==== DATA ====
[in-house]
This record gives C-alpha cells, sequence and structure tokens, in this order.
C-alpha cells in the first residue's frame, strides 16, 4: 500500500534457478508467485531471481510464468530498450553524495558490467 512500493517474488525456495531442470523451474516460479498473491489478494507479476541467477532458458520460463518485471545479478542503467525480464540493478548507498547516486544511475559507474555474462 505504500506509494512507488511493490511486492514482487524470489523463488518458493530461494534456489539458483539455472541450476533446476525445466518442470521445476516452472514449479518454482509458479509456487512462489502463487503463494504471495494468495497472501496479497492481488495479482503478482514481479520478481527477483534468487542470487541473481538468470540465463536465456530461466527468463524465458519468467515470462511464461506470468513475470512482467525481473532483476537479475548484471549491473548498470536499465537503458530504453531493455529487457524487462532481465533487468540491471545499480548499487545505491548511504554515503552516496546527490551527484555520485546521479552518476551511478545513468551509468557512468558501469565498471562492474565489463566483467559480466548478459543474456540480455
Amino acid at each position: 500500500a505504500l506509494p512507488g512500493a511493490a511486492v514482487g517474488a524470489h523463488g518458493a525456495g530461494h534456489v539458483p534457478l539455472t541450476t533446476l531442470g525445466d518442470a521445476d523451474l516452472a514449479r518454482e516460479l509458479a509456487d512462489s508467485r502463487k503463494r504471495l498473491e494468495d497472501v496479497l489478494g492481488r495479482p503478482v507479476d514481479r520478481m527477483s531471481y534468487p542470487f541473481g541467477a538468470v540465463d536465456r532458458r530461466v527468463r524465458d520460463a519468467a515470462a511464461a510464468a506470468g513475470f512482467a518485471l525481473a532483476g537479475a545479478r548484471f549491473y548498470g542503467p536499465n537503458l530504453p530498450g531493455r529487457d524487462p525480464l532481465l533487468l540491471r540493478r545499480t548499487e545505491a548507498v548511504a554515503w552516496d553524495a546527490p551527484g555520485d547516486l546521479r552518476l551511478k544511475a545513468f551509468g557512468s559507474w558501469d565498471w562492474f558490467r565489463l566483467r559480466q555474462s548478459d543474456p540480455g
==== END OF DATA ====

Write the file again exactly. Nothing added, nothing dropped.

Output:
[in-house]
This record gives C-alpha cells, sequence and structure tokens, in this order.
C-alpha cells in the first residue's frame, strides 16, 4: 500500500534457478508467485531471481510464468530498450553524495558490467 512500493517474488525456495531442470523451474516460479498473491489478494507479476541467477532458458520460463518485471545479478542503467525480464540493478548507498547516486544511475559507474555474462 505504500506509494512507488511493490511486492514482487524470489523463488518458493530461494534456489539458483539455472541450476533446476525445466518442470521445476516452472514449479518454482509458479509456487512462489502463487503463494504471495494468495497472501496479497492481488495479482503478482514481479520478481527477483534468487542470487541473481538468470540465463536465456530461466527468463524465458519468467515470462511464461506470468513475470512482467525481473532483476537479475548484471549491473548498470536499465537503458530504453531493455529487457524487462532481465533487468540491471545499480548499487545505491548511504554515503552516496546527490551527484555520485546521479552518476551511478545513468551509468557512468558501469565498471562492474565489463566483467559480466548478459543474456540480455
Amino acid at each position: 500500500a505504500l506509494p512507488g512500493a511493490a511486492v514482487g517474488a524470489h523463488g518458493a525456495g530461494h534456489v539458483p534457478l539455472t541450476t533446476l531442470g525445466d518442470a521445476d523451474l516452472a514449479r518454482e516460479l509458479a509456487d512462489s508467485r502463487k503463494r504471495l498473491e494468495d497472501v496479497l489478494g492481488r495479482p503478482v507479476d514481479r520478481m527477483s531471481y534468487p542470487f541473481g541467477a538468470v540465463d536465456r532458458r530461466v527468463r524465458d520460463a519468467a515470462a511464461a510464468a506470468g513475470f512482467a518485471l525481473a532483476g537479475a545479478r548484471f549491473y548498470g542503467p536499465n537503458l530504453p530498450g531493455r529487457d524487462p525480464l532481465l533487468l540491471r540493478r545499480t548499487e545505491a548507498v548511504a554515503w552516496d553524495a546527490p551527484g555520485d547516486l546521479r552518476l551511478k544511475a545513468f551509468g557512468s559507474w558501469d565498471w562492474f558490467r565489463l566483467r559480466q555474462s548478459d543474456p540480455g